Federal Cut To Energy Assistance Program Means Thousands Of Nevadans Ineligible For Help

CARSON CITY – Thousands of Nevada residents who rely on financial assistance to pay their power bills likely won’t get help this year because of federal funding cuts, a state agency reported today.

Miki Allard, staff specialist with the Division of Welfare and Supportive Services, said federal funding for Nevada’s Energy Assistance Program will amount to only $4 million this year, down from $15.8 million in the fiscal year that just ended June 30.

While the funding provided by Nevada utility customers through the universal energy charge on their bills will remain relatively steady at $8.7 million, the anticipated decline in federal assistance has forced the agency to reduce both eligibility levels and the amount of assistance that can be provided, she said.

The income threshold for eligibility this year will be 110 percent of poverty levels, compared to 150 percent last year, Allard said. Thousands of Nevadans will lose eligibility because of this change, she said.

The amount of support will also be reduced to about $500 this year compared to $860 in the year that just ended, Allard said.

The reductions come as demand has increased, from 21,900 households being helped in fiscal year 2009, to 27,500 in fiscal year 2010 and 32,600 households last fiscal year.

“These cuts in federal funding will have a significant effect on Nevada families struggling with the highest unemployment rate in the nation,” said Romaine Gilliland, administrator for the Division of Welfare and Supportive Services. “For many families the assistance we are able to provide will not be enough to keep the lights on.”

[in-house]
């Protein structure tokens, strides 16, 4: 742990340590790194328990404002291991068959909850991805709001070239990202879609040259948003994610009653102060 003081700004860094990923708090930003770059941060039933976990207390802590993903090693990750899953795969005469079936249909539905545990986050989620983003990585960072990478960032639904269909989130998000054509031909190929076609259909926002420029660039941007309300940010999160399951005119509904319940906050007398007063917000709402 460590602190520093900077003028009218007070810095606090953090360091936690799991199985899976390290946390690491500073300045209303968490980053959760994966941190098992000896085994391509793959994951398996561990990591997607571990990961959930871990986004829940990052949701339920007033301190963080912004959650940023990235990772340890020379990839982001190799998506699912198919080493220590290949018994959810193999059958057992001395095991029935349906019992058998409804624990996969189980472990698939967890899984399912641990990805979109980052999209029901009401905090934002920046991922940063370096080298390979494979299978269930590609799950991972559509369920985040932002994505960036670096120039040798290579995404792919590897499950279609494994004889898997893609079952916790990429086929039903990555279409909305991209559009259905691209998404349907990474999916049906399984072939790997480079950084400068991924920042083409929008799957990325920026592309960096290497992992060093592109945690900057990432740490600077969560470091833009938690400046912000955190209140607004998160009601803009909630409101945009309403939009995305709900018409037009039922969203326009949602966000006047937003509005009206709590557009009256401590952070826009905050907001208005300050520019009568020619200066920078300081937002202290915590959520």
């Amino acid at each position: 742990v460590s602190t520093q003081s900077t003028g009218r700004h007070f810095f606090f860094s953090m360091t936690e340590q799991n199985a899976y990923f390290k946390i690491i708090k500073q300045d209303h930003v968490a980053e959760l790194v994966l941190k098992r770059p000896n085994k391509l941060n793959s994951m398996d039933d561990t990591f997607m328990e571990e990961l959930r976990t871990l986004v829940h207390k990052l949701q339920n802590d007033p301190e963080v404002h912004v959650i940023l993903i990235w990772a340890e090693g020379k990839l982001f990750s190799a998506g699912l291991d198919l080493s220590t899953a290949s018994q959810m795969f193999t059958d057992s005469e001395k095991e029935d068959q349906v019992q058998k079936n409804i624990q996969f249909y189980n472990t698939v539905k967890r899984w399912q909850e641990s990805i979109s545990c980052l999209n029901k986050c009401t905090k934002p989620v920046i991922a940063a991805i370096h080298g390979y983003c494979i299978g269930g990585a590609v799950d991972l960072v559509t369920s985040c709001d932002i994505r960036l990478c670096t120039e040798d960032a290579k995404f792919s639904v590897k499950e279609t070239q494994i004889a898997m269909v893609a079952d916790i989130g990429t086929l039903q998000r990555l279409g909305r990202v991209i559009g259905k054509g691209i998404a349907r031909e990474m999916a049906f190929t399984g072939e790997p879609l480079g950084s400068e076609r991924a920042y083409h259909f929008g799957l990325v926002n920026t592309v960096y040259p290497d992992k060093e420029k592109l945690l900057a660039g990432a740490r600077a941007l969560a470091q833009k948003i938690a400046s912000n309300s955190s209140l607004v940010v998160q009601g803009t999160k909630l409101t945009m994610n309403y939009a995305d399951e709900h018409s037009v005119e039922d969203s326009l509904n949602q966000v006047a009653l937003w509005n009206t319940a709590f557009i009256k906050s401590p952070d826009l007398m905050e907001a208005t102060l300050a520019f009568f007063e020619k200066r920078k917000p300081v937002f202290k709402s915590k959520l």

Romaine Gilliland, administrator for the Division of Welfare and Supportive Services, says the funding reductions will hurt struggling Nevada families.

Some who will feel the effect of the funding reductions are 1,700 pending applications from last year. The households will get no support in the just ended fiscal year because of a lack of funds. The applications will be processed for the current year, but the reduced eligibility guidelines will apply.

In Nevada, the assistance can help both for winter heating and summer cooling.

“It’s different for each end of the state,” Allard said. “We have a big influx of applications in the summer months in the south, and then an influx of applications in the north in the winter months.”

President Obama proposed a $2.5 billion cut to the Low Income Home Energy Assistance Program (LIHEAP) in his 2012 federal fiscal year budget released in February. The program was funded at $5.1 billion in the 2011 fiscal year, and it is the program that assists Nevada and other states in offering the energy assistance.

The American Public Gas Association (APGA) sent a letter to President Obama in February opposing the reduction, but Executive Vice President Dave Schryver said today that funding for the program remains uncertain given the focus in Washington, DC, on addressing the federal deficit.

Dave Schryver, executive vice president, American Public Gas Association, says there is still a great need for the program.

“We’ve argued to the administration as well as to congress that even as they look at reducing federal funding, we think funding for LIHEAP is as critical as it’s ever been because of the economy,” he said. “More people are out of work, more families are in need, and as a result LIHEAP is even more important in helping those people meet their energy heating needs.”

The organization has pushed for an increase in the program to $7.6 billion but Schryver said such an increase would be “extremely difficult” given the current budget discussions.

Allard said today’s announcement is to alert those who use the program that funding will be reduced this year.

“They limped along for awhile with unemployment,” she said. “Now that the unemployment benefits are expiring – I talk to people on the phone every day who are just desperate. Their safety net is gone.”

Audio clips:

Miki Allard, staff specialist with the Division of Welfare and Supportive Services, says demand for assistance depends on where in Nevada people reside:

071211Allard1 :12 the winter months.”

Allard says the reduction comes at a time when many people have exhausted their safety net:

071211Allard2 :19 net is gone.”

Dave Schryver of the American Public Gas Association says there is still a critical need for the program:

071211Schryver 1 :21 energy heating needs.”